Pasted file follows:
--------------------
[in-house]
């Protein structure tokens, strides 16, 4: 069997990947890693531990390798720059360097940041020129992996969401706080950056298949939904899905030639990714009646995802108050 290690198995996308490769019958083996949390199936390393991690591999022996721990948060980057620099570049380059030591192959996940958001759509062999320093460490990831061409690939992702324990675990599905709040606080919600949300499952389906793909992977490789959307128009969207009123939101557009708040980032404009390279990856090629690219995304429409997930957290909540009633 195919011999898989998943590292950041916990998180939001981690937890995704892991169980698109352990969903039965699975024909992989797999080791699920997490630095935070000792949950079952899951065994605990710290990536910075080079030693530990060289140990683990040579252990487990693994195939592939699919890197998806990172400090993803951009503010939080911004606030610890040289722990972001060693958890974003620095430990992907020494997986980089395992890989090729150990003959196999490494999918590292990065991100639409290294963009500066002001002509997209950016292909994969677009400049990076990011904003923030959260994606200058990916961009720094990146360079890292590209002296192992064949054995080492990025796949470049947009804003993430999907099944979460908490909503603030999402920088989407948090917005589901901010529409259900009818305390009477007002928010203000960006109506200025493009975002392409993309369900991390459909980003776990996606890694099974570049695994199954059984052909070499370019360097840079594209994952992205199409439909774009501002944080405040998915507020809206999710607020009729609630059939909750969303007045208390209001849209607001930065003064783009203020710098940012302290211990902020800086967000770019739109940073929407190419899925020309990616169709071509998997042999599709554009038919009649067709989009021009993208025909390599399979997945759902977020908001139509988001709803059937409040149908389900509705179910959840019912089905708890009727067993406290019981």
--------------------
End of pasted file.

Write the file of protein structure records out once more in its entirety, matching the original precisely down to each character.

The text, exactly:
[in-house]
């Protein structure tokens, strides 16, 4: 069997990947890693531990390798720059360097940041020129992996969401706080950056298949939904899905030639990714009646995802108050 290690198995996308490769019958083996949390199936390393991690591999022996721990948060980057620099570049380059030591192959996940958001759509062999320093460490990831061409690939992702324990675990599905709040606080919600949300499952389906793909992977490789959307128009969207009123939101557009708040980032404009390279990856090629690219995304429409997930957290909540009633 195919011999898989998943590292950041916990998180939001981690937890995704892991169980698109352990969903039965699975024909992989797999080791699920997490630095935070000792949950079952899951065994605990710290990536910075080079030693530990060289140990683990040579252990487990693994195939592939699919890197998806990172400090993803951009503010939080911004606030610890040289722990972001060693958890974003620095430990992907020494997986980089395992890989090729150990003959196999490494999918590292990065991100639409290294963009500066002001002509997209950016292909994969677009400049990076990011904003923030959260994606200058990916961009720094990146360079890292590209002296192992064949054995080492990025796949470049947009804003993430999907099944979460908490909503603030999402920088989407948090917005589901901010529409259900009818305390009477007002928010203000960006109506200025493009975002392409993309369900991390459909980003776990996606890694099974570049695994199954059984052909070499370019360097840079594209994952992205199409439909774009501002944080405040998915507020809206999710607020009729609630059939909750969303007045208390209001849209607001930065003064783009203020710098940012302290211990902020800086967000770019739109940073929407190419899925020309990616169709071509998997042999599709554009038919009649067709989009021009993208025909390599399979997945759902977020908001139509988001709803059937409040149908389900509705179910959840019912089905708890009727067993406290019981």